deadlock is a situation in which a set of processes are
interaction. For instance, if a Request for Quotes
                                                         in a state from which it is impossible for any of them
(RFQ) arrow is headed from the customer to the
                                                         to proceed due to mutual dependencies of their
supplier, this means that the customer sends an RFQ
                                                         resources. For example, this situation arises if some
and the supplier receives an RFQ.
                                                         processes are part of a circular chain, and each
                                                         process is holding resources that are requested by the
                                                         next process in the chain.

                                                         Requirement 4: Formal Execution Semantics
                                                             Semantics provide meaning to computer
                                                         programs. This meaning enables reasoning about
                                                         such programs, based on the mathematical properties
                                                         of the applied semantics. Reasoning is the process of
                                                         drawing conclusions from facts [1]. Execution
                                                         semantics describe how the program evolves and
                                                         behaves, but they are more efficient when described
                                                         by a formal method. A formal method must be used
                                                         to describe mathematically and reason about a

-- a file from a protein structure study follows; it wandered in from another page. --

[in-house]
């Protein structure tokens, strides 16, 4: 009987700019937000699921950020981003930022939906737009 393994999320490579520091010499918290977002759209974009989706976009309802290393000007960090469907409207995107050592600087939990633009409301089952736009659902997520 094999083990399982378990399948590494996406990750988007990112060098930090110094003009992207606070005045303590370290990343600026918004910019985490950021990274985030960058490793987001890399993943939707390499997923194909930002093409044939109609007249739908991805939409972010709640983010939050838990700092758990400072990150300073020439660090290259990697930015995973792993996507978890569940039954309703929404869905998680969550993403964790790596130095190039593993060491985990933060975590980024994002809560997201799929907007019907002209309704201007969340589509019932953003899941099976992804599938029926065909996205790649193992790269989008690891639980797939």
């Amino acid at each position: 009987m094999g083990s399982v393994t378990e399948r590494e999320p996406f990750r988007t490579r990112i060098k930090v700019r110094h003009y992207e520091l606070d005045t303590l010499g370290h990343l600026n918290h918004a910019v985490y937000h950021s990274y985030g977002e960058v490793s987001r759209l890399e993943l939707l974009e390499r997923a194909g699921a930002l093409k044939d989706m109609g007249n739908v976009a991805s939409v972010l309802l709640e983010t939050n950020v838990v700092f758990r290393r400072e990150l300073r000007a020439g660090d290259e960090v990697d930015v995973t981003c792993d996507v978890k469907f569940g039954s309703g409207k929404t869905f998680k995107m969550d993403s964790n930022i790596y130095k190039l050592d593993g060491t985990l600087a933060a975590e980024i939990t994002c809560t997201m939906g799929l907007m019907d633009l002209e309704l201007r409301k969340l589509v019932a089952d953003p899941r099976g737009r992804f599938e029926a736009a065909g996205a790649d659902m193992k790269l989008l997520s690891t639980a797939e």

computer system. The advantage of using a formal
                                                         method to model the execution semantics is that, if
                                                         the specification is written in a logical language that
       Figure 1. Storyboard of requirements.             could use inference, it is feasible to derive
                                                         consequences out of the specification.
    A partner is considered one of the entities
involved, in other words, a participant of the           3   A PERVASIVE SERVICE CONVERSATION
conversation. A partner plays a specific role in a           FRAMEWORK FOR UBIQUITOUS B2B
conversation, it can be the Sender or the Receiver of        TRANSACTIONS
a specific interaction. This distinction is made clear
in the design of communication protocols where the          This section defines, describes and specifies a
perspective of the behavior modeled becomes an           Pervasive Service Conversation Framework (PSCF).
important issue, as described in [11].                   PSCF encompasses pervasive service conversations
                                                         where multiple items can be sent. PSCF provides a